Collectively, we have MO re than seventy years of experience working with people just like you?adults who have decided to ret urn to formal learning?and we have some great stories. We will share some of them with you as we go al Eng. Our goal is to help you not only learn how to be an online university student but also embrace a life of intentional learning that will enrich each day. LEARNING WITH AN EXTRAORDINARY PURPOSE You can approach learning in an ordinary way, see it as something to be engaged In casually to accommodate new things as they occur, and hardly ever make it a structured, focused activity.

Many people engage in learning primarily on this reactive level. Sociologists and others have pointed out that the steady bombardment of media in our culture contributes significantly to this passive pattern. Too often, they argue, we accept just what is presented to us rather than seizing opportunities to learn new things on our own. But, in returning to university, you are leaving this common approach to learning behind. You are embracing learning in a proactive way: You are The steady barrage of media in our taking charge of your learning.

In doing so, you are pursuing a culture contributes to reactive rather Han active learning higher educational goal than most people in the United States 3 seek. This means that your goal (and the learning required to reach it) is not o ordinary! It sets you apart and requires you to approach learning with an extraordinary purpose. The Learning-Knowledge Cycle It’s helpful to think of learning and knowledge in terms of their differences rat her than their similarities. Learning is a seeking/ accepting activity, whereas knowledge is a possessing/ knowing experience.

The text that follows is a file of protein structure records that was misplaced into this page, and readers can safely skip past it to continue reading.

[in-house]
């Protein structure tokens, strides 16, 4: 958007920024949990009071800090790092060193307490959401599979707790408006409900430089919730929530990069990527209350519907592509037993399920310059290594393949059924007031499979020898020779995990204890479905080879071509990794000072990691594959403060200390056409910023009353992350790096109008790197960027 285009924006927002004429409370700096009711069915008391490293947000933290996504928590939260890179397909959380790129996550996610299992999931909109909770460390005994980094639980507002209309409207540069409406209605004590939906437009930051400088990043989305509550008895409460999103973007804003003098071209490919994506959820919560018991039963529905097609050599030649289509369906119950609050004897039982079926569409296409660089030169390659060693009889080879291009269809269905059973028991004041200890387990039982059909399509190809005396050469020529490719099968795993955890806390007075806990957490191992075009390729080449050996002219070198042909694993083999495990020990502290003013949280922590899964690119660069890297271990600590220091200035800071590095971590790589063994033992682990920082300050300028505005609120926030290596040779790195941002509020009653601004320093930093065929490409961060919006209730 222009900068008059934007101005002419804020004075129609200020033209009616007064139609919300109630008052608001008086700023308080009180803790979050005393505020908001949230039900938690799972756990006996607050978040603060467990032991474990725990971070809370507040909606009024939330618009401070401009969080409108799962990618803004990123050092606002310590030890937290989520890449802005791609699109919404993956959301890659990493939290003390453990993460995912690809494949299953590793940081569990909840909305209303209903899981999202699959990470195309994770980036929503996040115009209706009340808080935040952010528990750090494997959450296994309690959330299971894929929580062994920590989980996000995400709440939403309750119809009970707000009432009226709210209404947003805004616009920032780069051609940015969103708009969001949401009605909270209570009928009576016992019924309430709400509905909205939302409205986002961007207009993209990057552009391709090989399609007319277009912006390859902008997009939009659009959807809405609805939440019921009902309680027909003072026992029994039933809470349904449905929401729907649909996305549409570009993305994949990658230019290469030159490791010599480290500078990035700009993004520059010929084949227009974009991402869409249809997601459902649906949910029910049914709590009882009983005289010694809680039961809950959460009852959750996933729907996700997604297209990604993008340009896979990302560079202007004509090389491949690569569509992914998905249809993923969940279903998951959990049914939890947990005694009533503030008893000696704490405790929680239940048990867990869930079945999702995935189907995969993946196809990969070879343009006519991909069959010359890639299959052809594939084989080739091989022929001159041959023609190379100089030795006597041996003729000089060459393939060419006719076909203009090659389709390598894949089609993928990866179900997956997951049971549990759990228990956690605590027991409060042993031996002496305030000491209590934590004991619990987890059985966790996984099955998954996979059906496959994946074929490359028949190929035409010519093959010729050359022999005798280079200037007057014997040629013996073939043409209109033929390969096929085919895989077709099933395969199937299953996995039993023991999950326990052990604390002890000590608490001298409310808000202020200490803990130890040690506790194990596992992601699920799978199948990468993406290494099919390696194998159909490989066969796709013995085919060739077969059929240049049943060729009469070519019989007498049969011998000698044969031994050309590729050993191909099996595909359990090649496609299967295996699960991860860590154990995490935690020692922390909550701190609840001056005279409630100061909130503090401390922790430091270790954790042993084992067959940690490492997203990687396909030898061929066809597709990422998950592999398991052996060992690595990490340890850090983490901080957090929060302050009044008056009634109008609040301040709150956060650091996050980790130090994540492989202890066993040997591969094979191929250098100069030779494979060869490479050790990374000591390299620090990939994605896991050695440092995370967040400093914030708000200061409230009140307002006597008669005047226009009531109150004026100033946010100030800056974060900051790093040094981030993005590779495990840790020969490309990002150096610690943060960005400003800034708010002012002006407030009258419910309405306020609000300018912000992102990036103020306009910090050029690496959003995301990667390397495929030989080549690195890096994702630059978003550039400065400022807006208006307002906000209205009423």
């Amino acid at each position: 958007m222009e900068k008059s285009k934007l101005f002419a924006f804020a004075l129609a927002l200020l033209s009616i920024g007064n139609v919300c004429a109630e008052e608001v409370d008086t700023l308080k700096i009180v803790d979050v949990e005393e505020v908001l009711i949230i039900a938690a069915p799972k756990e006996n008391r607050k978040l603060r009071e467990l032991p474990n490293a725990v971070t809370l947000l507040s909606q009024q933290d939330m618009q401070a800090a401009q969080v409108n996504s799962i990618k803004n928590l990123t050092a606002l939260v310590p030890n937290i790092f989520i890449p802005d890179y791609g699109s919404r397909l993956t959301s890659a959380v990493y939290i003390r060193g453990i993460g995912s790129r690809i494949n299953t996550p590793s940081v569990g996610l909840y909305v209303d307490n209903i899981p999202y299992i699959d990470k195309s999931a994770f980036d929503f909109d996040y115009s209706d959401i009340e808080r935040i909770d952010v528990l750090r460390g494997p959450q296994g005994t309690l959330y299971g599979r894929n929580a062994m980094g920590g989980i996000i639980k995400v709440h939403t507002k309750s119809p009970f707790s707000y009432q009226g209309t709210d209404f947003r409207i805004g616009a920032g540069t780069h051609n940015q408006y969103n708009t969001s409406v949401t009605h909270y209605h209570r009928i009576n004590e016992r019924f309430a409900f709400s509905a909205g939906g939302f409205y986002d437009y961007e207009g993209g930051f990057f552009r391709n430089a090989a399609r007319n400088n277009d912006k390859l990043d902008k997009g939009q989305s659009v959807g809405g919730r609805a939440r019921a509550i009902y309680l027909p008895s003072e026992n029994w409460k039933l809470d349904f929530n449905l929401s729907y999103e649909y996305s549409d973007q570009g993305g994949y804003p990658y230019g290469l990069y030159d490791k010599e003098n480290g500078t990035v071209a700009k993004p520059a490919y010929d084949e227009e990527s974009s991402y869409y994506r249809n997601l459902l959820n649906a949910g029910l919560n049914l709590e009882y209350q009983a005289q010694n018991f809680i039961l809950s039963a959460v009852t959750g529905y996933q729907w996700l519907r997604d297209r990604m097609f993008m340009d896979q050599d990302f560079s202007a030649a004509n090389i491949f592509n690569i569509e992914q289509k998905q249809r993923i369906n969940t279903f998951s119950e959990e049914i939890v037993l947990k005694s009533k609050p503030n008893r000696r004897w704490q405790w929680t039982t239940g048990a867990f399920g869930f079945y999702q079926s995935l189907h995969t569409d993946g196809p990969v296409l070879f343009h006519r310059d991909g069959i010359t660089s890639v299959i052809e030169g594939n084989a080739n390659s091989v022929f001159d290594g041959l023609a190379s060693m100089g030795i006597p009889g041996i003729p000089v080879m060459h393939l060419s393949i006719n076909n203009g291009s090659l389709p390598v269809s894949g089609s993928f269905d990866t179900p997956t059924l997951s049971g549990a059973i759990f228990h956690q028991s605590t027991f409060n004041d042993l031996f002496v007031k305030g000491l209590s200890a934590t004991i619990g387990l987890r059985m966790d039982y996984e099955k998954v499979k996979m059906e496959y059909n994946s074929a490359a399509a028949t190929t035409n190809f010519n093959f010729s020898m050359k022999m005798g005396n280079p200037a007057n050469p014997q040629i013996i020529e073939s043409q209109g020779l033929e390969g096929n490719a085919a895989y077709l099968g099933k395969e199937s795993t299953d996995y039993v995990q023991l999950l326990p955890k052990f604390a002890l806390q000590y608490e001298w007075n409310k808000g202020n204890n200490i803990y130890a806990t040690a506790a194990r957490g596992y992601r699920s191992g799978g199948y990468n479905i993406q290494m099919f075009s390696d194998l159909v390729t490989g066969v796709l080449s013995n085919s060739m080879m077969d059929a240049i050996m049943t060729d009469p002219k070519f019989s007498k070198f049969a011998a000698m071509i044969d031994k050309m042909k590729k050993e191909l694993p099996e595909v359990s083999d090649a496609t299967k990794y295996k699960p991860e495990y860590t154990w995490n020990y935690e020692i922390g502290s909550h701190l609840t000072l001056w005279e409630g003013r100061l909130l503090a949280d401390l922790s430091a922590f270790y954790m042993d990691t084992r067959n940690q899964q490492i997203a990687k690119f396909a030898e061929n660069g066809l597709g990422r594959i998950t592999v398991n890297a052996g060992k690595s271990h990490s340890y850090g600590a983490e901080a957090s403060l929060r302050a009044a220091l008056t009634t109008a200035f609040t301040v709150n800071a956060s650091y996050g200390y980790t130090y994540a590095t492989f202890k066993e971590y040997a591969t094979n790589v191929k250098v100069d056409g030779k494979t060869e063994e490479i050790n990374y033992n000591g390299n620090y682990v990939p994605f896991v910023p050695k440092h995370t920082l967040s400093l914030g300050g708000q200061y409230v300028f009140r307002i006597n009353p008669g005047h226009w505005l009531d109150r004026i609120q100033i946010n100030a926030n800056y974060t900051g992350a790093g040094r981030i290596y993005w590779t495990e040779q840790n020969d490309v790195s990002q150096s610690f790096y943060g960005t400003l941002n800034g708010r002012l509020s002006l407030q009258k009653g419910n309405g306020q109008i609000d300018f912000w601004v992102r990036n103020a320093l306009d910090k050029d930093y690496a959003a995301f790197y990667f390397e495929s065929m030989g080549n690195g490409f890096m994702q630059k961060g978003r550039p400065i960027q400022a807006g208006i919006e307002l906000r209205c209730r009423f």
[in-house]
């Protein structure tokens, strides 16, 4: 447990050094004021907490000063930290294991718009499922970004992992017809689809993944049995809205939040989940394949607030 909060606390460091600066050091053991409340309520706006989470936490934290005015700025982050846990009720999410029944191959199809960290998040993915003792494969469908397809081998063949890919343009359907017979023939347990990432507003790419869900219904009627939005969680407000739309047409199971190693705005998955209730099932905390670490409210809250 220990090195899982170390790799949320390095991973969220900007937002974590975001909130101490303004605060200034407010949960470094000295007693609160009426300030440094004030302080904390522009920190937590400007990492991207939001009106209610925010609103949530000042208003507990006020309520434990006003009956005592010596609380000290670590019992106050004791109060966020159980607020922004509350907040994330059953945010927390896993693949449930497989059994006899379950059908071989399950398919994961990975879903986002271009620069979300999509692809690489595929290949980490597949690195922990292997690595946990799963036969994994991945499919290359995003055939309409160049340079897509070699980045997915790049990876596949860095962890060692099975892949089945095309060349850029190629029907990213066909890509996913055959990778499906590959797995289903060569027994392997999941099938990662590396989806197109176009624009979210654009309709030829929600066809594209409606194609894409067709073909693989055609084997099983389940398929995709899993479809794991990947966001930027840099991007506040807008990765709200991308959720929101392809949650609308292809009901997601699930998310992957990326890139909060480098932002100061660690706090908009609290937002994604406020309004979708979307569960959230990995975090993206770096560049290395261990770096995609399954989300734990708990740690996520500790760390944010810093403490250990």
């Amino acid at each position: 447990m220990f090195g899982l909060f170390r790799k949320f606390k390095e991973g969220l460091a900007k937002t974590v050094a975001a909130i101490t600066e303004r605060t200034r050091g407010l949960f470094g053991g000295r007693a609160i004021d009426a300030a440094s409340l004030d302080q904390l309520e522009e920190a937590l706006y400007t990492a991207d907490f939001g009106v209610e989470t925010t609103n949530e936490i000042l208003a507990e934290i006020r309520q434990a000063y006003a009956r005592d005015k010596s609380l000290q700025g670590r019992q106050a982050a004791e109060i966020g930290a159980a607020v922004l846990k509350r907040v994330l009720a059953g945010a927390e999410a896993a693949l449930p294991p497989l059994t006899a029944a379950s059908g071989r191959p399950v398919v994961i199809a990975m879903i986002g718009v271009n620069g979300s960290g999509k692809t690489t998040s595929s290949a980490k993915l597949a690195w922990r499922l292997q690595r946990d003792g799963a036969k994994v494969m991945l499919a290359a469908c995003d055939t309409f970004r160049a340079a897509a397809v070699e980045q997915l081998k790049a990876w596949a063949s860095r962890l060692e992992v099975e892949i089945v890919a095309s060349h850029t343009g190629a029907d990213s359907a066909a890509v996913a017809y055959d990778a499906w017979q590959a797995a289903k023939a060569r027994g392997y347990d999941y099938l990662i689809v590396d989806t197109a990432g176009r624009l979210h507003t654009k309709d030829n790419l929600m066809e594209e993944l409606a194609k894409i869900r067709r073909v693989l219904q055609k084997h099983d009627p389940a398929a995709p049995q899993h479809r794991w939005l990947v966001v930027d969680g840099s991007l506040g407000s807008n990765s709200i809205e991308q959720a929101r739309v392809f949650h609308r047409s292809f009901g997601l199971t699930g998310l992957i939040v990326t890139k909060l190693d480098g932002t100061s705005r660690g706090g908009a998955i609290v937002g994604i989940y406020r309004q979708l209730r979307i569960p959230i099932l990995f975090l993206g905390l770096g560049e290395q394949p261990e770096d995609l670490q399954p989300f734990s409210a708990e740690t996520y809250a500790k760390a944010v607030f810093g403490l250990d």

Or, you might say, learning is an engaging process that results in knowledge. But the c incept of knowledge is an ironic one: You can discover particular knowledge (claim it, possess it) at the e ND of a learning process, but it is invisible. You know you possess it; you can say, “K, I got it! ” But that does NT make it visible. Your new knowledge does not become visible until you take action based upon it?then it becomes concrete, visible to others, and fully owned for you to act on. We are all actors on the stage of knowledge every day.

Another ironic aspect of knowledge should not be overlooked. When you make e your new knowledge performance, the invisible stage that supports you may seem add equate, but not completely secure: Obsolescence (the state of being outdated) can devour it like termites devour wood. So you have to return to learning (further learning) as a means of reinforcement, keeping you r new (now-becoming-old) knowledge continually up-to-date. Thirty years ago, it was thought that 50 percent of the skills and knowledge nee deed for most workplace jobs would become obsolete in twelve to fifteen years.